Index NameIDX On BookName [ IdKey ];
 Index SQLSrchIDXB On (SampleText) As %iFind.Index.Basic;
 Index SQLSrchIDXS On (SampleText) As %iFind.Index.Semantic;
 Index SQLSrchIDXA On (SampleText) As %iFind.Index.Analytic; 
}
For further details refer to Guide to SQL Text Search.

Storing Data with Indices

You can specify that a copy of one or more data values be stored within an index using the index Data keyword:
Class Sample.Person Extends %Persistent [DdlAllowed]
{
 Property Name As %String;
 Property SSN As %String(MAXLEN=20);

 Index NameIDX On Name [Data = Name];
}
In this case, the index, NameIDX, is subscripted by the collated (uppercase) value of the various Name values. A copy of the actual (uncollated) value of the Name is stored within the index. These copies are maintained when changes are made to the Sample.Person table through SQL or to corresponding the Sample.Person class or its instances through objects.
Maintaining a copy of data along within an index can be helpful in cases where you frequently perform selective (selecting a few rows out of many) or ordered searches that return a few columns out of many.
For example, consider the following query against the Sample.Person table:
SELECT Name FROM Sample.Person ORDER BY Name
The SQL Engine could decide to satisfy this request entirely by reading from the NameIDX and never reading the master data for the table.
Note:
You cannot store data values with a bitmap index.

Indexing a NULL

If the data has a NULL (no data present) for an indexed field, the corresponding index represents this using an index null marker. By default, the index null marker value is -1E14. Use of an index null marker provides that null values collate before all non-null values.
The %Library.BigInt data type can potentially store small negative numbers less than -1E14. By default, the %BigInt index null marker value is -1E14, and is therefore compatible with existing %BigInt indices. If indexed %BigInt data values are likely to include these extremely small negative numbers, you can change the index null marker value for a specific field as part of property definition using the INDEXNULLMARKER property parameter, as shown in the following example:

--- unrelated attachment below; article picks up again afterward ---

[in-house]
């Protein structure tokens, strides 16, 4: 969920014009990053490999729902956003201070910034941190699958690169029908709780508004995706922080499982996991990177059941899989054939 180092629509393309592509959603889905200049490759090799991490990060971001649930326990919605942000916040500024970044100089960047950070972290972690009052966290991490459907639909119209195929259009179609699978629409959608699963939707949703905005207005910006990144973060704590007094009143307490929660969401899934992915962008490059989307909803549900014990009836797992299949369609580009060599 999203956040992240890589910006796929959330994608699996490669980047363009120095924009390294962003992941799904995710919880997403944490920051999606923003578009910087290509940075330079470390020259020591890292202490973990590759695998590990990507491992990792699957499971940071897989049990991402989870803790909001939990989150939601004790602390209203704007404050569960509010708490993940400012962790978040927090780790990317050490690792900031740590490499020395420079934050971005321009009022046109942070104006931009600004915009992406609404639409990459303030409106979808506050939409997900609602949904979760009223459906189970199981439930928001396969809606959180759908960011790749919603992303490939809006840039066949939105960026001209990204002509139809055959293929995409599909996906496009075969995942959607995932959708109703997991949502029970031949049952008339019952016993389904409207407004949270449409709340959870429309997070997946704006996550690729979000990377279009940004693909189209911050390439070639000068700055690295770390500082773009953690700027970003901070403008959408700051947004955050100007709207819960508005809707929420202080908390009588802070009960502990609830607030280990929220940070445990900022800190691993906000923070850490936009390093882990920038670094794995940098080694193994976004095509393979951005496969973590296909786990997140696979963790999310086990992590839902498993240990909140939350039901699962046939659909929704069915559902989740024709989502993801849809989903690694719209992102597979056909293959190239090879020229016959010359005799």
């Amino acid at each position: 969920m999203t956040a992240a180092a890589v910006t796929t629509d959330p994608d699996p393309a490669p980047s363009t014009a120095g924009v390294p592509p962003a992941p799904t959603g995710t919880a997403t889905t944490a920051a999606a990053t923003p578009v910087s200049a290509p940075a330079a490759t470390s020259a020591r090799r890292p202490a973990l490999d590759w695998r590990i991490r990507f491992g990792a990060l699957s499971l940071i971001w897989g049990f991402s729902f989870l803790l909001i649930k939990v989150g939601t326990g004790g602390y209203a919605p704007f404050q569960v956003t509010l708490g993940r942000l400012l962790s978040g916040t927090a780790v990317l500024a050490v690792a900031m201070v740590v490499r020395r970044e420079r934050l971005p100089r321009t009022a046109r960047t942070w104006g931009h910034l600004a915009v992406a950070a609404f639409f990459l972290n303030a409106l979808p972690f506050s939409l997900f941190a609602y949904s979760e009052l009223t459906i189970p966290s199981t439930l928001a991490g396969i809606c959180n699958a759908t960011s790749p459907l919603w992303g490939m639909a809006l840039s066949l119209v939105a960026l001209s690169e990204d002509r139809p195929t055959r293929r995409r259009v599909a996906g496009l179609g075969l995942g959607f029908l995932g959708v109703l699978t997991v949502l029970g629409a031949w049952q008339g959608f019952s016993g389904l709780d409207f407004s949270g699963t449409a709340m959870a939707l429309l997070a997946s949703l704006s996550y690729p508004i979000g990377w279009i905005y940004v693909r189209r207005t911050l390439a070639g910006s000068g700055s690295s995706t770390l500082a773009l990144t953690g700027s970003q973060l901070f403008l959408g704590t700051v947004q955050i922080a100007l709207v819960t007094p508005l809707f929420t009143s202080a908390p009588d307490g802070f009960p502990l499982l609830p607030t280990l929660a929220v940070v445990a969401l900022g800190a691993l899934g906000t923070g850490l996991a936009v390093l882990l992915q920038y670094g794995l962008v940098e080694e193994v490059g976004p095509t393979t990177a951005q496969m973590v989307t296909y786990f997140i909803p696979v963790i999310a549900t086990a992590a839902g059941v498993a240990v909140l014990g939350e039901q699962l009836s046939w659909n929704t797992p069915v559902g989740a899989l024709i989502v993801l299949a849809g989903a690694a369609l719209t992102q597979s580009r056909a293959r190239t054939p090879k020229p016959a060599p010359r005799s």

Property ExtremeNums As %Library.BigInt(INDEXNULLMARKER = "-1E19");
You can also change the index null marker default value in a data type class definition. Refer to %Library.DataType for details.

Indexing Collections

When a property is indexed, the value that is placed in the index is the entire collated property value. For collections, it is possible to define index properties that correspond to the element and key values of the collection by appending (ELEMENTS) or (KEYS) to the property name. (ELEMENTS) and (KEYS) allow you to specify that multiple values are produced from a single property value and each of these sub-values is indexed. When the property is a collection then the ELEMENTS token references the elements of the collection by value and the KEYS token references them by position. When both ELEMENTS and KEYS are present in a single index definition then the index key value includes the key and associated element value.
For example, suppose there is an index based on FavoriteColors property of the Sample.Person class. The simplest form of an index on the items in this property’s collection would be either of:
 INDEX fcIDX1 ON (FavoriteColors(ELEMENTS));
or
 INDEX fcIDX2 ON (FavoriteColors(KEYS));
where FavoriteColor(ELEMENTS) refers to the elements of the FavoriteColors property, since it is a collection. The general form is propertyName(ELEMENTS) or propertyName(KEYS), where that collection’s content is the set of elements contained in a property defined as a List Of or an Array Of some data type). For information on collections, see the chapter “Working with Collections” in Defining and Using Classes.